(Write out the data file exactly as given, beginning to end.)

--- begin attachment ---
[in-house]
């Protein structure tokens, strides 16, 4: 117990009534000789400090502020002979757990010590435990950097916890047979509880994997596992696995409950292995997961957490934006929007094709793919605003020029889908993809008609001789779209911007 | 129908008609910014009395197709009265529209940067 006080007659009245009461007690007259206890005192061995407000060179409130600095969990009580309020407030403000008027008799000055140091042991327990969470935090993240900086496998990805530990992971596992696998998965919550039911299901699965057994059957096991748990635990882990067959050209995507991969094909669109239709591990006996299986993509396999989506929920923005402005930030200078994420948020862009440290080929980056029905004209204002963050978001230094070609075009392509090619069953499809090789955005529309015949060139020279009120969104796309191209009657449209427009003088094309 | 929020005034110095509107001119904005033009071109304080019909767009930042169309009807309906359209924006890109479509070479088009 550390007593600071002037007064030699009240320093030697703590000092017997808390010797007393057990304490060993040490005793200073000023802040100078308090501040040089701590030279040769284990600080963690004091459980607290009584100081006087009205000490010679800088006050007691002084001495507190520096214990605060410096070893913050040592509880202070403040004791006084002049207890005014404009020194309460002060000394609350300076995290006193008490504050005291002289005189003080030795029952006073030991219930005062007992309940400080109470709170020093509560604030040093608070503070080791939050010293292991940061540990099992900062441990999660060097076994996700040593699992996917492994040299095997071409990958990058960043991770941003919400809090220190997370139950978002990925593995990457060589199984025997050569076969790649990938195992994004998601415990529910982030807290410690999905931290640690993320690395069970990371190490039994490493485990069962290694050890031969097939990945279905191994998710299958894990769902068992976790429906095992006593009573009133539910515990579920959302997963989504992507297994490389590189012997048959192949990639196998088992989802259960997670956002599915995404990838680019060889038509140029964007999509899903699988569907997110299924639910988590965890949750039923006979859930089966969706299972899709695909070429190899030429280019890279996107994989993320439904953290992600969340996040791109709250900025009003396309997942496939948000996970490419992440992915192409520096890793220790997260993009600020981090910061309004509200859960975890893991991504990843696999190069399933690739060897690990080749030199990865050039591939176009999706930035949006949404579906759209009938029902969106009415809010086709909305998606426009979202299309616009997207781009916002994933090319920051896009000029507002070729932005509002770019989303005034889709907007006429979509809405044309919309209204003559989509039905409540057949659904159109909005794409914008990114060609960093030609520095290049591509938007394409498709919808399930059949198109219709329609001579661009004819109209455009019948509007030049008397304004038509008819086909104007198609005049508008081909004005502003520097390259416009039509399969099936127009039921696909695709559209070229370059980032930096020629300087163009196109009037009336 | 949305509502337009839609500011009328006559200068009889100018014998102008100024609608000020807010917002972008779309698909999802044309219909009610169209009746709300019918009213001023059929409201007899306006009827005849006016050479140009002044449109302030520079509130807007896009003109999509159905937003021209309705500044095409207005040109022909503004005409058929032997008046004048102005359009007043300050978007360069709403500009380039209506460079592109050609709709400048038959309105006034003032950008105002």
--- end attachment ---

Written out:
[in-house]
């Protein structure tokens, strides 16, 4: 117990009534000789400090502020002979757990010590435990950097916890047979509880994997596992696995409950292995997961957490934006929007094709793919605003020029889908993809008609001789779209911007 | 129908008609910014009395197709009265529209940067 006080007659009245009461007690007259206890005192061995407000060179409130600095969990009580309020407030403000008027008799000055140091042991327990969470935090993240900086496998990805530990992971596992696998998965919550039911299901699965057994059957096991748990635990882990067959050209995507991969094909669109239709591990006996299986993509396999989506929920923005402005930030200078994420948020862009440290080929980056029905004209204002963050978001230094070609075009392509090619069953499809090789955005529309015949060139020279009120969104796309191209009657449209427009003088094309 | 929020005034110095509107001119904005033009071109304080019909767009930042169309009807309906359209924006890109479509070479088009 550390007593600071002037007064030699009240320093030697703590000092017997808390010797007393057990304490060993040490005793200073000023802040100078308090501040040089701590030279040769284990600080963690004091459980607290009584100081006087009205000490010679800088006050007691002084001495507190520096214990605060410096070893913050040592509880202070403040004791006084002049207890005014404009020194309460002060000394609350300076995290006193008490504050005291002289005189003080030795029952006073030991219930005062007992309940400080109470709170020093509560604030040093608070503070080791939050010293292991940061540990099992900062441990999660060097076994996700040593699992996917492994040299095997071409990958990058960043991770941003919400809090220190997370139950978002990925593995990457060589199984025997050569076969790649990938195992994004998601415990529910982030807290410690999905931290640690993320690395069970990371190490039994490493485990069962290694050890031969097939990945279905191994998710299958894990769902068992976790429906095992006593009573009133539910515990579920959302997963989504992507297994490389590189012997048959192949990639196998088992989802259960997670956002599915995404990838680019060889038509140029964007999509899903699988569907997110299924639910988590965890949750039923006979859930089966969706299972899709695909070429190899030429280019890279996107994989993320439904953290992600969340996040791109709250900025009003396309997942496939948000996970490419992440992915192409520096890793220790997260993009600020981090910061309004509200859960975890893991991504990843696999190069399933690739060897690990080749030199990865050039591939176009999706930035949006949404579906759209009938029902969106009415809010086709909305998606426009979202299309616009997207781009916002994933090319920051896009000029507002070729932005509002770019989303005034889709907007006429979509809405044309919309209204003559989509039905409540057949659904159109909005794409914008990114060609960093030609520095290049591509938007394409498709919808399930059949198109219709329609001579661009004819109209455009019948509007030049008397304004038509008819086909104007198609005049508008081909004005502003520097390259416009039509399969099936127009039921696909695709559209070229370059980032930096020629300087163009196109009037009336 | 949305509502337009839609500011009328006559200068009889100018014998102008100024609608000020807010917002972008779309698909999802044309219909009610169209009746709300019918009213001023059929409201007899306006009827005849006016050479140009002044449109302030520079509130807007896009003109999509159905937003021209309705500044095409207005040109022909503004005409058929032997008046004048102005359009007043300050978007360069709403500009380039209506460079592109050609709709400048038959309105006034003032950008105002």